The agency in charge of approving U.S. citizenship has updated its definition of residence as it relates to eligibility to become a citizen, according to a policy memo released Wednesday, which may affect the foreign-born children of some service members when it takes effect on Oct. 29.
Children born to, or adopted by, some U.S. service members overseas are no longer considered U.S. residents, according to the policy, and are not automatically entitled to U.S citizenship.
“This policy update does not affect anyone who is born a U.S. citizen, period,” Ken Cuccinelli, acting director of U.S. Citizenship and Immigrant Services, said in a statement. “This only affects children who were born outside the United States and were not U.S. citizens.”
Examples of that situation include:
- A U.S. service member and partner, or a dual-military couple, stationed in South Korea, who adopt a local South Korean child.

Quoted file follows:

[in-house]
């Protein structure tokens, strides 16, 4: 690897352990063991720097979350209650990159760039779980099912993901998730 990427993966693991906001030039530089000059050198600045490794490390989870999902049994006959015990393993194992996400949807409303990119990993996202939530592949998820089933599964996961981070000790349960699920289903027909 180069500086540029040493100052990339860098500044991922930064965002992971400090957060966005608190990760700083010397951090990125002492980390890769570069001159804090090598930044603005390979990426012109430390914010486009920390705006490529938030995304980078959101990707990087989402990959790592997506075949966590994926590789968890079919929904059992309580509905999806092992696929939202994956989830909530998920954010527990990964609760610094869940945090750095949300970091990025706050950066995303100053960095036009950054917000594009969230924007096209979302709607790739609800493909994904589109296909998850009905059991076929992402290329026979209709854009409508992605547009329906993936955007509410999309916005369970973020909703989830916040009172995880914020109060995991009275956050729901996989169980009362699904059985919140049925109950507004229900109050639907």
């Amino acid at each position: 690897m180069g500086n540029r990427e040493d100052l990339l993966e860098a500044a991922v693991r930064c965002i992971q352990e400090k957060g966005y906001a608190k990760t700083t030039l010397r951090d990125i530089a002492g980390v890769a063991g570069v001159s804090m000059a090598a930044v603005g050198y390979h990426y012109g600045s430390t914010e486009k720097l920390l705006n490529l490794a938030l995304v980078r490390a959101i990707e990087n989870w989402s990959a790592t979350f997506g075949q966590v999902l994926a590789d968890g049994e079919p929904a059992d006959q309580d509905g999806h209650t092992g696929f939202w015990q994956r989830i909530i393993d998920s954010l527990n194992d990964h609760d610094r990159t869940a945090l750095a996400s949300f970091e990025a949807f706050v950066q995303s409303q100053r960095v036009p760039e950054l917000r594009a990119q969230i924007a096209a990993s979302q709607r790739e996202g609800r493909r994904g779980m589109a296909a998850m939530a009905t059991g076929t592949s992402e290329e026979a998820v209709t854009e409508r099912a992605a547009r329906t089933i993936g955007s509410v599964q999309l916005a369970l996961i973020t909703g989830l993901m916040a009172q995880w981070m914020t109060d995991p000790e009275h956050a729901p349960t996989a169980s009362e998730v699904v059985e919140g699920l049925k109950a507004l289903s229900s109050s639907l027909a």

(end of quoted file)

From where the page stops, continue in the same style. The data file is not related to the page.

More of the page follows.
- A non-citizen U.S. service member and partner, or non-citizen dual-military couple, who have a child while serving in Germany.
In either case, the children would no longer be considered residents (based on their parents’ established U.S. residency) and would have to apply for citizenship, rather than have it guaranteed, as it would have been in the past.
The policy does not affect children born to U.S. citizens serving abroad. Those children are still entitled to automatic citizenship.
“This does NOT impact birthright citizenship,” Cuccinelli added, which is automatically guaranteed to children of U.S. citizens living abroad but who have established residency in the U.S. “This policy update does not deny citizenship to the children of U.S. government employees or members of the military born abroad.”
Read more details at militarytimes.com.